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Sniffie

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  1. Any hubbers at Trek2Teebus this weekend?
  2. North West Chiropractic. Dr Tjaart van der Merwe. If not the best in SA, then certainly one of the best. International athletes regularly consults with him. A very keen cyclist too. https://www.facebook.com/NorthWestChiropractic/
  3. Was googling it just now. There are some videos on the web, its possible, but a high level of fitness and technical climbing and descending ability will be required.
  4. Hi, can someone please point me in a direction where the "circus" is where one can park? Gates still open at 06h00? Thanks
  5. I know exactly what you are talking about. Always been a slow starter (still am.) In my younger days, when I aspired to finishing 100 km plus road rides and races in less than 3 hours the first 30 to 45 minutes were always hell. Even after a 30 minute warm up. After reading up on energy production in the human body I developed a theory. In a process called thermoregulation the body tightly regulates its temperature to quite a narrow band (36.5 to 37.5 Celcius). Where it really becomes interesting though is that a lot of the enzymes that controls the metabolic pathways of energy production (glycolytic and oxidative) only kicks into overdrive at the upper end (near 37.5) of that narrow band. Why are some of us faster starters in endurance events than others? Here is my theory: Perhaps some of us are equipped with bigger better "radiator systems", and it therefore takes longer to raise the core body temperature close to the 37.5 mark? Perhaps some individual's enzyme systems are more adapted to kicking into overdrive at lower core temperatures? Who knows? The fact of the matter is, for me to perform near my best, I need to be really hot and sweating freely for at least 30 minutes. I always struggle more than the average person to keep up when its cold. What seems to help me a bit, to get a faster start, is to soak in a warm bath for 15 minutes and to eat something about 45 minutes to an hour before the gun. The process of digestion help raise core temperature especially early morning when the core temperature is at a natural low. Anyway that's just my 2 cents.
  6. Store chain and back wheel inside car. Crank and chainring(s) are easily cleaned on arrival.
  7. I don't have his contact details, but if a crossing of Van Zyls pass have been attempted before I think Mannie Heymans would know about it.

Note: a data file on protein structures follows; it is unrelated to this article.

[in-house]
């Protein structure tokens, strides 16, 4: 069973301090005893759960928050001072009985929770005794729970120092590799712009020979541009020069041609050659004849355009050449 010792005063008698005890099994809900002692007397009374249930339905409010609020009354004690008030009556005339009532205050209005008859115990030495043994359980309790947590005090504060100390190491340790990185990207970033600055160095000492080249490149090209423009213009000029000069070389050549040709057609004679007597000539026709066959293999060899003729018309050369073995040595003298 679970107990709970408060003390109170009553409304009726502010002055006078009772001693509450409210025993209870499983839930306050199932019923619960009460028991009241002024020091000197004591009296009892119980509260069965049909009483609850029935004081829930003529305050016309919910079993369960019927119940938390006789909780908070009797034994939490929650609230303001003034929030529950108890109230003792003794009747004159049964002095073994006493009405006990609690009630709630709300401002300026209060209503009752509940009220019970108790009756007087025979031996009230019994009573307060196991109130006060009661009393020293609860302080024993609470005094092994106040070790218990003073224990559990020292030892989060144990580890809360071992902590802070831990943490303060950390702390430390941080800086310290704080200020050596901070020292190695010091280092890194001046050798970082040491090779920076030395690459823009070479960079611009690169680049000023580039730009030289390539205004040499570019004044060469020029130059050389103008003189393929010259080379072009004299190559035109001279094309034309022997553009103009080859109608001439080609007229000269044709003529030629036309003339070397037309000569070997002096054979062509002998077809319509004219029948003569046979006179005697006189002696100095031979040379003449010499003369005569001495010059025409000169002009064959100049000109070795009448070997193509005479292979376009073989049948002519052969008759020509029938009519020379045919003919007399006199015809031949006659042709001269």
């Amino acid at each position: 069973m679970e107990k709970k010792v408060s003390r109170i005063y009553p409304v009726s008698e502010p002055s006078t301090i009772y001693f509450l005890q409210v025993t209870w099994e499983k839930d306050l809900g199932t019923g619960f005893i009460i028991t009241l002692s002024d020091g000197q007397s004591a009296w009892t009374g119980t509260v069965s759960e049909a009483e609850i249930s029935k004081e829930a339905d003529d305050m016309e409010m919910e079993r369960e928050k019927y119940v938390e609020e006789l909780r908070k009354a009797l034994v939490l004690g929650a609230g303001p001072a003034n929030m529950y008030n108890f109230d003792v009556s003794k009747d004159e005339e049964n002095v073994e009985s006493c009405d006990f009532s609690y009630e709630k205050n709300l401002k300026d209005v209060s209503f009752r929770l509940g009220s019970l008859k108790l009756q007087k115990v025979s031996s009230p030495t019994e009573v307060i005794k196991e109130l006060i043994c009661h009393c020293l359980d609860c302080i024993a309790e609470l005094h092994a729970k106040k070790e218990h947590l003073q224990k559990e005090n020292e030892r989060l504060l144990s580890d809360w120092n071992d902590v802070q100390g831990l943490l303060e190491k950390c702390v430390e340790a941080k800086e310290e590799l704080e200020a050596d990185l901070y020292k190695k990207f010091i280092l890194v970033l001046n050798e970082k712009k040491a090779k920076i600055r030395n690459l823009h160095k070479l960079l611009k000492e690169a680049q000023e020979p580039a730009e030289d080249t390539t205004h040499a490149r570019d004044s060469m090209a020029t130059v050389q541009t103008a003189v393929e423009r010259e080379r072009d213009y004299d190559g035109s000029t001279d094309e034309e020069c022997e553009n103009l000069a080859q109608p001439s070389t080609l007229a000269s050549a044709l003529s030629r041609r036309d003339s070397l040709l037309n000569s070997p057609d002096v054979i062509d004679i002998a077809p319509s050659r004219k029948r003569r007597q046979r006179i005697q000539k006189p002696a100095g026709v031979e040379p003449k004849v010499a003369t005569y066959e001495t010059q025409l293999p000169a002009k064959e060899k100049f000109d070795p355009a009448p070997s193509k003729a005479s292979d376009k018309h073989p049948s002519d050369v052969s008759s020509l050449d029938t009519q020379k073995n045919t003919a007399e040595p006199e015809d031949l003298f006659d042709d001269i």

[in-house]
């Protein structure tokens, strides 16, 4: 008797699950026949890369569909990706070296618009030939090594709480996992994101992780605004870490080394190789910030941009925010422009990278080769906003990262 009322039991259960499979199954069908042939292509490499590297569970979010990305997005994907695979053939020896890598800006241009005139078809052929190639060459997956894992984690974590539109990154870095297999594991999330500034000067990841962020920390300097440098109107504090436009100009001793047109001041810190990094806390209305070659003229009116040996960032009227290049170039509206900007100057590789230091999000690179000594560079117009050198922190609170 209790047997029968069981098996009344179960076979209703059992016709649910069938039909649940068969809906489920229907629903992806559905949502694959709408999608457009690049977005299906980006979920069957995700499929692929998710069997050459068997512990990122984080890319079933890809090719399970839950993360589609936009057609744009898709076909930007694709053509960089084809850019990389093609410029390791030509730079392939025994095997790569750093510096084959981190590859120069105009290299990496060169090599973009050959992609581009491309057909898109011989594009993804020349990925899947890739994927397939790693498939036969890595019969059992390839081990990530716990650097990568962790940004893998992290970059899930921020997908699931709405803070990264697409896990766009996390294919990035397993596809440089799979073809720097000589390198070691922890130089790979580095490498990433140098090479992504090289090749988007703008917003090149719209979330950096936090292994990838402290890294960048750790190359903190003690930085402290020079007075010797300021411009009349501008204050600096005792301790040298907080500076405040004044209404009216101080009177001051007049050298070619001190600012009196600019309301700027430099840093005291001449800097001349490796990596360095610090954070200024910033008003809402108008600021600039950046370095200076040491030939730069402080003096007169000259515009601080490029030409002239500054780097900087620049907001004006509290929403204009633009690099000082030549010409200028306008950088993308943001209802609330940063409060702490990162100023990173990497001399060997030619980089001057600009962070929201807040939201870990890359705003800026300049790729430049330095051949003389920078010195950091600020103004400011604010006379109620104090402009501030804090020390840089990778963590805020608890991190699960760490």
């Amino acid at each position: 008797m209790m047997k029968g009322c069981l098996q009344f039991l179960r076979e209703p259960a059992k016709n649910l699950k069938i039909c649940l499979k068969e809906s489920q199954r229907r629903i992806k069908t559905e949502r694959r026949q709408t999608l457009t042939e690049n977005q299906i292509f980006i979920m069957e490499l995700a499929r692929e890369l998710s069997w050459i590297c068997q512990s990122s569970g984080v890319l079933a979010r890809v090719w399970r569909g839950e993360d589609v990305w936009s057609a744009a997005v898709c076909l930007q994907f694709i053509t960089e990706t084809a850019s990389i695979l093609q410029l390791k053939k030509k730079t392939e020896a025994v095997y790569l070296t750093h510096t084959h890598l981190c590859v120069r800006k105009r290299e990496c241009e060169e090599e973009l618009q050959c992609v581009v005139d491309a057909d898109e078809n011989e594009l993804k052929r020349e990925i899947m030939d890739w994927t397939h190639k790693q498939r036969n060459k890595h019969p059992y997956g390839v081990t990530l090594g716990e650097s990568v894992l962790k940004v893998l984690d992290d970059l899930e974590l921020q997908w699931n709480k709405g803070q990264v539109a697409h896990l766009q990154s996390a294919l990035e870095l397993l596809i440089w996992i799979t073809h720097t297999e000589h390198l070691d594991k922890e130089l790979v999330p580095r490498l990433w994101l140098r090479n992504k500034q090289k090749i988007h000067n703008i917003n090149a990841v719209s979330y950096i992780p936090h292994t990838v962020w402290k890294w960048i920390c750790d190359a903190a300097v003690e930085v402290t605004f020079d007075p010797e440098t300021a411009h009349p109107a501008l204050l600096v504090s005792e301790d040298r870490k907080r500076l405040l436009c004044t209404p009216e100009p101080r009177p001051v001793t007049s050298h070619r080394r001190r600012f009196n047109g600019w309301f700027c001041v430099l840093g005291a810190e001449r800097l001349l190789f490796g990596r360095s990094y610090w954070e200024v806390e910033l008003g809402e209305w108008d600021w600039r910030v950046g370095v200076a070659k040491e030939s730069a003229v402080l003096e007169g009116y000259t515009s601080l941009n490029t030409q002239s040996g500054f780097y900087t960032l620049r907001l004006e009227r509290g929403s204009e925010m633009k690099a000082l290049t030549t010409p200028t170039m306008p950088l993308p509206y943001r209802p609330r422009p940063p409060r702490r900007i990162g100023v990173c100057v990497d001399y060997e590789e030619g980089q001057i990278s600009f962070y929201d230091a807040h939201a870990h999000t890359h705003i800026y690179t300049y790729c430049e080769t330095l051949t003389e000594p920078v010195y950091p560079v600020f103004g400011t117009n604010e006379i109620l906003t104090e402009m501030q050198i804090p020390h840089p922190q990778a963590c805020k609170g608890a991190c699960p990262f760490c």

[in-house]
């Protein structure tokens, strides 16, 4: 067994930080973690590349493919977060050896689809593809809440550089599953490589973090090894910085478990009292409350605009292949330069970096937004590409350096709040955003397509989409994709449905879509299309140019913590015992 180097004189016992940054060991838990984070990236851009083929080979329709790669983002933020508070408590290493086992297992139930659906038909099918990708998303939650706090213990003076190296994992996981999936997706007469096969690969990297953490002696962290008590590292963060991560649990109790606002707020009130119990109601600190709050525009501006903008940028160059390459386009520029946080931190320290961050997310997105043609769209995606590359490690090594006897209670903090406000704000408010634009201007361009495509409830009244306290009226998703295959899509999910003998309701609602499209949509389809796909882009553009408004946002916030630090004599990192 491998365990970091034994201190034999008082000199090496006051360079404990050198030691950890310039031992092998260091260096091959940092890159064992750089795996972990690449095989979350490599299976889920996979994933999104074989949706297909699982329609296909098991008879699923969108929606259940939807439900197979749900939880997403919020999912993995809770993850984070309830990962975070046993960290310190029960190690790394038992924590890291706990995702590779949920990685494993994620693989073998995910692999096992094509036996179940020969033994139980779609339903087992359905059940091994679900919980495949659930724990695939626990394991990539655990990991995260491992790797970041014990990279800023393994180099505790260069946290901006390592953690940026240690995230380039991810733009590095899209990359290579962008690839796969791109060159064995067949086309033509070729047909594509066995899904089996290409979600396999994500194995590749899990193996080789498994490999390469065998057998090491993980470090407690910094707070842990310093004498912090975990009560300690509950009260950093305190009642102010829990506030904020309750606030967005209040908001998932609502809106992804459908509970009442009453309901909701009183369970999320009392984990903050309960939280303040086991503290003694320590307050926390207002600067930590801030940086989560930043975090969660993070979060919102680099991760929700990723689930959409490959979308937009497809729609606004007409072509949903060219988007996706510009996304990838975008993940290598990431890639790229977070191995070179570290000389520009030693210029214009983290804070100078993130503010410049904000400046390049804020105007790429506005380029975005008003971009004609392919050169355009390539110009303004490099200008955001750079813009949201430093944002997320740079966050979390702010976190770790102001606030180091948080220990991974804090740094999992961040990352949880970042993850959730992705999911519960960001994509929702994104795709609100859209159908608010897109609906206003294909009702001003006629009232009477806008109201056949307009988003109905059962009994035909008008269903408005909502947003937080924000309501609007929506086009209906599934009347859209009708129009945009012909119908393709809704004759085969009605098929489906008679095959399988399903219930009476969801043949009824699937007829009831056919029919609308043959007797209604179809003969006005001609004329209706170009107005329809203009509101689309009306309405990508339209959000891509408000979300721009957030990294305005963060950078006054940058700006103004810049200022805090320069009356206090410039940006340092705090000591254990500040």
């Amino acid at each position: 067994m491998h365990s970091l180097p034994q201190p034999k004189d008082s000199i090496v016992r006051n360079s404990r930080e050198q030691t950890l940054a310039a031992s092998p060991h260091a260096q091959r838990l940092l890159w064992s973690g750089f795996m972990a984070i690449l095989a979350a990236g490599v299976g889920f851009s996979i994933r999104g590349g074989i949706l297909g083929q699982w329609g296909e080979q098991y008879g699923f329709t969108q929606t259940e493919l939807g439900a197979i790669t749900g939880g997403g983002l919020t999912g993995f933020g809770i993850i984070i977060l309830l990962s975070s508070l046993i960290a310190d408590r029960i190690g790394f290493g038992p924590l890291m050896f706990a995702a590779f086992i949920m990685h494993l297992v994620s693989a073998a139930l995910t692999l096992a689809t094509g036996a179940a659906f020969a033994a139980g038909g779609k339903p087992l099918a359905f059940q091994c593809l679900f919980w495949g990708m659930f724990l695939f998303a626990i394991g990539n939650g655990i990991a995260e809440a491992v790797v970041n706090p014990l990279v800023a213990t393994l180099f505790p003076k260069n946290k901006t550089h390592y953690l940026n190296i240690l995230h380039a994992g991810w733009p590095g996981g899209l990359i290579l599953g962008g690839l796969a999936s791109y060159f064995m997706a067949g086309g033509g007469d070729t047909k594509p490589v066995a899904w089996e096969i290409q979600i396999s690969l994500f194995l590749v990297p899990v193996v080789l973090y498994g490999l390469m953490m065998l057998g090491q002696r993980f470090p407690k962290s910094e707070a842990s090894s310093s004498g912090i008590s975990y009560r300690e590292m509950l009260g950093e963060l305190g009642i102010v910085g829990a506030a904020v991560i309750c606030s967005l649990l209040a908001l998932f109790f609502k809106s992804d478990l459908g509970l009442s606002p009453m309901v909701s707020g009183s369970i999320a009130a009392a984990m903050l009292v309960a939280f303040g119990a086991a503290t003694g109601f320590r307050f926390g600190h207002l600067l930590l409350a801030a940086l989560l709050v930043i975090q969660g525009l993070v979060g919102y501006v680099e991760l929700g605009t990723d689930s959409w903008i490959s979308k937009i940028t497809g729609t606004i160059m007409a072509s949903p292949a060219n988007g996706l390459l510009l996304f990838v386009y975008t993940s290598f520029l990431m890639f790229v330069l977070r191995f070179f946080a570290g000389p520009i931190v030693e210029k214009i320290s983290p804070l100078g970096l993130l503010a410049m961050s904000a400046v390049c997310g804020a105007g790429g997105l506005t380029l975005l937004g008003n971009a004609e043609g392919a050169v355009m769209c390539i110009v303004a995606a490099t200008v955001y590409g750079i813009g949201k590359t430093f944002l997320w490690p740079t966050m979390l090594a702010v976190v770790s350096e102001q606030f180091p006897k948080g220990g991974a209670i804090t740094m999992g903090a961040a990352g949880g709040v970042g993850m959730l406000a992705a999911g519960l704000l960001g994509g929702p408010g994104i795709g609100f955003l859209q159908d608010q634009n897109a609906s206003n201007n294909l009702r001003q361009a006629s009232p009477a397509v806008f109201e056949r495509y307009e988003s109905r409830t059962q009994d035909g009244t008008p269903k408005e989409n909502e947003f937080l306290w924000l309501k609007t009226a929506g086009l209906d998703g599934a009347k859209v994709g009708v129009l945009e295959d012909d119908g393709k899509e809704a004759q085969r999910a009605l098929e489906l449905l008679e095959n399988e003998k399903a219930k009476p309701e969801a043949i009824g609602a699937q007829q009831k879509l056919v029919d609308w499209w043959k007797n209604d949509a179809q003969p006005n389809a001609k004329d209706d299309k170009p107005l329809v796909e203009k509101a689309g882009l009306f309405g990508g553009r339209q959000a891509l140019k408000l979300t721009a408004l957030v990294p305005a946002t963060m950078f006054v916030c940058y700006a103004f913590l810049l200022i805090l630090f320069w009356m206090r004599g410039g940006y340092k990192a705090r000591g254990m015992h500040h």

8. Biggest notable difference for me with ovals is on steep technical climbing with MTB. Sometimes, in a tight spot, when ones power and or skill runs out one feels that if you could have made one or two more crank revolutions before bailing, you could stay on the bike for the remainder of the technical part. Ovals definitely makes it easier to complete those crucial pedal strokes.
  9. I am quite happy with my Silvia (with PID), Rocky combination. Make around 6 to 8 espressos per day. I think the PID makes a huge difference to the capabilities and user friendliness of the Silvia. If you're regularly gonna make more than 2 milk based coffees at a time I would consider a double boiler. For up to 2 at a time the single boiler of the Silvia is more than adequate.
  10. If you like a fruity espresso then Ethiopian Guji is certainly a good choice. Got some roasted beans from Toro in Potchefstroom yesterday. Certainly one of the most enjoyable espressos of my life! In my opinion its not often that milk will enhance the taste of a good espresso, but with this roast it certainly does. A short cappuccino made with these beans has got very strong hints of blueberry cheesecake. Amazing! Small write-up of Toro in coffee magazine. https://www.coffeemagazine.co.za/blog/1/5901/cafe-focus-toro-coffee
  11. How fresh are those beans? Optimum is between 4 and 14 days. Month old and older beans, don't expect a decent crema.
  12. Got myself the Silvia with PID, and after a few weeks of trying my Krupps grinder also the Rocky grinder. Few observations after a steep learning curve. (Remember I was a complete virgin) The single most difficult aspect to get consistently right is the even distribution of the grounds before tamping. After trying all the methods explained on the www and youtube, I now have a system which works OK, most of the time. I found a little plastic container that fits snugly over the basket. I grind and weigh into this container, put the basket over it, flip it around, quick few shakes to loosen the clumps, few horizontal shakes to level it out, basket into the portafilter handle, and then I distribute it even more evenly with a wooden distributor and palm tamper I made myself on the wooden lathe. I then tamp with the palm tamper which has a collar so that it tamps to the same depth each time. Quick polish with the metal tamp and then I draw the shot. Questions: 1. Is this worth the money? https://onlinecoffeeshop.co.za/shop/barista-tools/coffee-tampers/palm-tamper-and-coffee-distributor-black-adjustable-58mm-base/ 2. Does precision screens and baskets make a huge difference? Seeing that they are quite expensive. Next on the shopping list is a dedicated scale. Kitchen scales are just to variable and inaccurate.
  13. https://community.bikehub.co.za/topic/175322-marvel-pro-900-lumen-light-good-or-bad/page-3
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